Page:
VATICAN CITY (CNS) — Since his election, Pope Francis has made the care and welcoming of migrants and refugees a cornerstone of his papacy.
  • Novel helps readers feel the chill of mid-century Minnesota
    One of the great pleasures of reading is being invited to wander through a world of someone else’s making. Characters, times and places come alive under a good writer’s hand, and an engaged reader takes up residence and settles in.
  • Rambo: Last Blood
    NEW YORK (CNS) — It’s an old and easily spotted Hollywood trick: Set up a group of easy-to-hate villains, then dole out their presumably just desserts while inviting viewers to revel in their well-earned punishment.
  • Abominable
    NEW YORK (CNS) — "Adorable" has a new synonym: "Abominable" (DreamWorks), a charming animated film which transforms the dreaded Yeti monster — the legendary abominable snowman — into a lovable furball.
  • ST. BENEDICT — Mount Angel Abbey’s 2019 Fall Lecture Series, “Interfacing Science and Religion,” offers its second of four presentations Saturday, Oct. 12, in the Mount Angel Abbey Library. This presentation is given by Holy Cross Father Thomas Hosinski, professor emeritus of the department of theology at the University of Portland. He will speak on physics, cosmology, and the hidden presence of God.
  • In Mulieribus announces 2019-20 season
    In Mulieribus, Portland’s female vocal ensemble, has announced its 13th season. 
  • Ad Astra
    NEW YORK (CNS) — The Latin motto from which the compelling sci-fi drama "Ad Astra" (Fox) takes its title assures us that, by persevering through difficulties, we can aspire to reach the stars.
  • Biography asks whether prestige, Catholic identity are at odds
    On March 3, 2015, college students donned heavy coats against the brutal Lake Michigan winter and lined a concrete drive on the campus of the University of Notre Dame. In a very particular sense, many of them would not have been there without the efforts of the man to whom they paid their respects — Holy Cross Father Theodore Hesburgh, who guided that university for 35 years on a path toward ever-higher academic prowess and prestige, but, as a new biography argues, not without tradeoffs.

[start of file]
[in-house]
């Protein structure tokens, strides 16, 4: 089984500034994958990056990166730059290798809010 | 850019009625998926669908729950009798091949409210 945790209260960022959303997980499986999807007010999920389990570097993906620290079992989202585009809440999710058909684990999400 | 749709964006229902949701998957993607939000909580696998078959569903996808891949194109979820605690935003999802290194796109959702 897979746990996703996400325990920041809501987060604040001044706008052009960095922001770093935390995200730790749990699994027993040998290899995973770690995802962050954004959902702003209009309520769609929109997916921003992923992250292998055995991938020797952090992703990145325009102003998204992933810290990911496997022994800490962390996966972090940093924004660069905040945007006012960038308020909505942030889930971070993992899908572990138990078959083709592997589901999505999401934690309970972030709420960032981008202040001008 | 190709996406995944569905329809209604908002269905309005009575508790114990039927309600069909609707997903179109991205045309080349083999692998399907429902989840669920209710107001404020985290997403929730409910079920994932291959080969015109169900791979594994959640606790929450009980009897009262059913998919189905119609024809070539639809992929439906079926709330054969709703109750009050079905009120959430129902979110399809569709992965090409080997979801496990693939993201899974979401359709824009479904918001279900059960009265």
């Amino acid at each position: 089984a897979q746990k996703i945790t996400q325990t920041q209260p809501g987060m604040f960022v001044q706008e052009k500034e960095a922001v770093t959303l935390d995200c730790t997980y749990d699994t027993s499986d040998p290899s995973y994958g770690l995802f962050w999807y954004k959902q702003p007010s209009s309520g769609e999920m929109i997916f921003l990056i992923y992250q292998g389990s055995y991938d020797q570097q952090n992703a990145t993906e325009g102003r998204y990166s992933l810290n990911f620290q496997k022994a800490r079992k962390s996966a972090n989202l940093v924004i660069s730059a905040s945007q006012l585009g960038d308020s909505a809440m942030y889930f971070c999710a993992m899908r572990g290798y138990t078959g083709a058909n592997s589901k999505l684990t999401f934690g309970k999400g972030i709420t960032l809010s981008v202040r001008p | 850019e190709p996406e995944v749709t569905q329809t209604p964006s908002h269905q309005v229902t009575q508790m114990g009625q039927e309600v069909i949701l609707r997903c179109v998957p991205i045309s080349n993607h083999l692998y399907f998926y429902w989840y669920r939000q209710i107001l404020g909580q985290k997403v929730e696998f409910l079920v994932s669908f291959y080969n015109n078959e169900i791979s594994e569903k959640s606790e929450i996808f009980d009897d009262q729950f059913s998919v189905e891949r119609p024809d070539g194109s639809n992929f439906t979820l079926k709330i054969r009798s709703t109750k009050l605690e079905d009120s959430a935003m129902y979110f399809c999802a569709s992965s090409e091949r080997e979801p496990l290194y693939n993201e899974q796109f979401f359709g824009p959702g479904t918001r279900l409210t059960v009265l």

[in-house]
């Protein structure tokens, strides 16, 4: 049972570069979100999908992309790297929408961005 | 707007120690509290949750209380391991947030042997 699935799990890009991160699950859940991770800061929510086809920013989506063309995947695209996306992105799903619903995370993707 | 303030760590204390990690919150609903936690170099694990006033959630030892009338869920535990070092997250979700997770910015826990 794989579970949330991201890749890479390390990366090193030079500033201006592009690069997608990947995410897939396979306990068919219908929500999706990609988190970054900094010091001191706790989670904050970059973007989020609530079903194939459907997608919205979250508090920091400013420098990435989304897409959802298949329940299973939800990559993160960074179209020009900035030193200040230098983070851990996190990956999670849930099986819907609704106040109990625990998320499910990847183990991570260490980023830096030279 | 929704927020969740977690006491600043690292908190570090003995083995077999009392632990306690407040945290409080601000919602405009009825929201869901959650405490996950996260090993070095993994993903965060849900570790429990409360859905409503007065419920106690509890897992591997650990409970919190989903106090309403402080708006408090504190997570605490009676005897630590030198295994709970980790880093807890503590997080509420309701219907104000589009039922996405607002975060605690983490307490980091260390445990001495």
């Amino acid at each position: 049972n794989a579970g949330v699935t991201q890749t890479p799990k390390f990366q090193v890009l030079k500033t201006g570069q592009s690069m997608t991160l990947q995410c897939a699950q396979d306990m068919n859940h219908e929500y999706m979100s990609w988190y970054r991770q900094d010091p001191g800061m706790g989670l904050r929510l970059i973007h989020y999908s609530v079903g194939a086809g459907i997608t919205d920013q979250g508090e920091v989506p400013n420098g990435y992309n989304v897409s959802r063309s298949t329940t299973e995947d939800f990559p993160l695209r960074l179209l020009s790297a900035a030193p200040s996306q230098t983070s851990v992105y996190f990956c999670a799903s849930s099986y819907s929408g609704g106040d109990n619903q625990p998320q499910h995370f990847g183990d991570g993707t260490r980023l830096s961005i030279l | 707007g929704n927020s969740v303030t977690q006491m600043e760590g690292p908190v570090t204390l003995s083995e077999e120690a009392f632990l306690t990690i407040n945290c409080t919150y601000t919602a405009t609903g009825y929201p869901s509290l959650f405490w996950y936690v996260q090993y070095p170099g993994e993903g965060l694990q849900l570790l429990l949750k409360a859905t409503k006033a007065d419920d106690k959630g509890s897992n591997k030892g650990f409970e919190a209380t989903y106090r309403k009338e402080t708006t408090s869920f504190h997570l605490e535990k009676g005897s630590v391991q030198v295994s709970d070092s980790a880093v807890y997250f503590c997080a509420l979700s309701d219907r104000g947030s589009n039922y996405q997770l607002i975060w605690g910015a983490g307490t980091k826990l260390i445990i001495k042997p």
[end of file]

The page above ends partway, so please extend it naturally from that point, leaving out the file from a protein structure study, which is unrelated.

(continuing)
• Iconography Institute teaches students a new way to pray
    Every summer, Father Jon Buffington, a priest in the Chaldean Catholic rite, boards an airplane to take him from Portland to Florence, Italy. His destination: Zecchi’s. Zecchi’s is a shop that has been providing painters with natural stone and mineral pigments since the Renaissance.
  • Author reflects on clerical celibacy as spiritual fatherhood
    When reading Father Carter Griffin's book "Why Celibacy?" this summer, I repeatedly had to close it and think of my father.
  • Indianapolis Colts' chaplain focuses on players' lives and faith
    INDIANAPOLIS (CNS) — As the Catholic chaplain for the Indianapolis Colts, Father Douglas Hunter has access to the training facility, the team meetings and the sidelines during games. He's even there in the locker room when head coach Frank Reich talks to the players, including the times the Colts' leader has shared this constant message: "Get 1 percent better every day."
  • The Goldfinch
    NEW YORK (CNS) — A 17th-century Dutch masterpiece becomes a complex souvenir in the patchy drama "The Goldfinch" (Warner Bros./Amazon). Though initially intriguing, director John Crowley's adaptation of Donna Tartt's Pulitzer Prize-winning 2013 best-seller flags long before its taxing two-and-a-half-hour running time is spent.
  • Father Hesburgh: Believing in ‘the redeemability of mankind’
    Holy Cross Father Theodore Hesburgh was just 35 when he became president of the University of Notre Dame, a post he would retire from 35 years later, in 1987. He had dedicated his life to God, country and Notre Dame. A 2018 documentary convincingly makes the case that the Catholic Church and his country would turn in an unprecedented way to the Catholic priest for his moral and civic leadership.
  • Fell Seal: Arbiter's Mark